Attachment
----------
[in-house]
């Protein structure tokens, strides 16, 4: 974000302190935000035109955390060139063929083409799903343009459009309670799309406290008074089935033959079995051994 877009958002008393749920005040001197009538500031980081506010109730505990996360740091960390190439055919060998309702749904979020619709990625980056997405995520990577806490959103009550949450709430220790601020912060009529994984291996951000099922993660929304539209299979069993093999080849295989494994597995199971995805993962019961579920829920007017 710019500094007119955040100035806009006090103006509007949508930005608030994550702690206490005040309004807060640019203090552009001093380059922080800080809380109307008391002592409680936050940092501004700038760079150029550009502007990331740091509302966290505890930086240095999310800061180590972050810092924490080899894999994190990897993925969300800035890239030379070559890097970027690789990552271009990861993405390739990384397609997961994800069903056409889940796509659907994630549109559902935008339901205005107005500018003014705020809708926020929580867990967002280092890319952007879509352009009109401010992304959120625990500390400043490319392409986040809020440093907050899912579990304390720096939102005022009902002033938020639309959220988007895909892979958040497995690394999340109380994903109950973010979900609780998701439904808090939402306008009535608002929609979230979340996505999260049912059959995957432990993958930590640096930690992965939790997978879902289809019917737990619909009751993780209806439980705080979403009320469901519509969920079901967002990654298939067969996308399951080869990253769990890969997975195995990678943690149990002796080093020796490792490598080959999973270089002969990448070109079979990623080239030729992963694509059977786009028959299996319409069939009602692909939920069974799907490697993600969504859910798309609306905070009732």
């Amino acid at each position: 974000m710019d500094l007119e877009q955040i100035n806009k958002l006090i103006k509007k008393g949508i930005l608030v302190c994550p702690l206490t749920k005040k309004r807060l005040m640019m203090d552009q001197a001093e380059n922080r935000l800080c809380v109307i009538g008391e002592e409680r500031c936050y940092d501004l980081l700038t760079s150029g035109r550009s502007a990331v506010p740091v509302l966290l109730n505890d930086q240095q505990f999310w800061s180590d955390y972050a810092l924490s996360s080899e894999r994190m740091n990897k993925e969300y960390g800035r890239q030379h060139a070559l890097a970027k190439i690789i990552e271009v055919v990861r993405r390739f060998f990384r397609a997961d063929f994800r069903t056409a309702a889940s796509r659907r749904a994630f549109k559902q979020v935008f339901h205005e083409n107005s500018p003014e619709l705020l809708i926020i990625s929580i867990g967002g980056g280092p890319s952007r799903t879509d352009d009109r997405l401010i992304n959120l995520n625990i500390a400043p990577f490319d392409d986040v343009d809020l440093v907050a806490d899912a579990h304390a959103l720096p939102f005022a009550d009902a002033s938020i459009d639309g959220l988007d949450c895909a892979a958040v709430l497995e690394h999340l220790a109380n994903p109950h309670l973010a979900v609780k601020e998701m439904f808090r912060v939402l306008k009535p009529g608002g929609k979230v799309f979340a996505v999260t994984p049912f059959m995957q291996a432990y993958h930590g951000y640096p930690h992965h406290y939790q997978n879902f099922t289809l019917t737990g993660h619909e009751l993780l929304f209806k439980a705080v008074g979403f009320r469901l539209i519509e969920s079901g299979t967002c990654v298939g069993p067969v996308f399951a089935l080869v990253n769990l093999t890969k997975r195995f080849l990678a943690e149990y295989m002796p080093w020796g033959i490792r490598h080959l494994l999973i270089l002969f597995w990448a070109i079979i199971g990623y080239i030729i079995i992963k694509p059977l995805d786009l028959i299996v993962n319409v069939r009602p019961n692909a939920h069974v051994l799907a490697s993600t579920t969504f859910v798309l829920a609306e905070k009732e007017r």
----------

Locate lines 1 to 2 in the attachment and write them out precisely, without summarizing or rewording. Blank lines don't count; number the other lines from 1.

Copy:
[in-house]
């Protein structure tokens, strides 16, 4: 974000302190935000035109955390060139063929083409799903343009459009309670799309406290008074089935033959079995051994 877009958002008393749920005040001197009538500031980081506010109730505990996360740091960390190439055919060998309702749904979020619709990625980056997405995520990577806490959103009550949450709430220790601020912060009529994984291996951000099922993660929304539209299979069993093999080849295989494994597995199971995805993962019961579920829920007017 710019500094007119955040100035806009006090103006509007949508930005608030994550702690206490005040309004807060640019203090552009001093380059922080800080809380109307008391002592409680936050940092501004700038760079150029550009502007990331740091509302966290505890930086240095999310800061180590972050810092924490080899894999994190990897993925969300800035890239030379070559890097970027690789990552271009990861993405390739990384397609997961994800069903056409889940796509659907994630549109559902935008339901205005107005500018003014705020809708926020929580867990967002280092890319952007879509352009009109401010992304959120625990500390400043490319392409986040809020440093907050899912579990304390720096939102005022009902002033938020639309959220988007895909892979958040497995690394999340109380994903109950973010979900609780998701439904808090939402306008009535608002929609979230979340996505999260049912059959995957432990993958930590640096930690992965939790997978879902289809019917737990619909009751993780209806439980705080979403009320469901519509969920079901967002990654298939067969996308399951080869990253769990890969997975195995990678943690149990002796080093020796490792490598080959999973270089002969990448070109079979990623080239030729992963694509059977786009028959299996319409069939009602692909939920069974799907490697993600969504859910798309609306905070009732």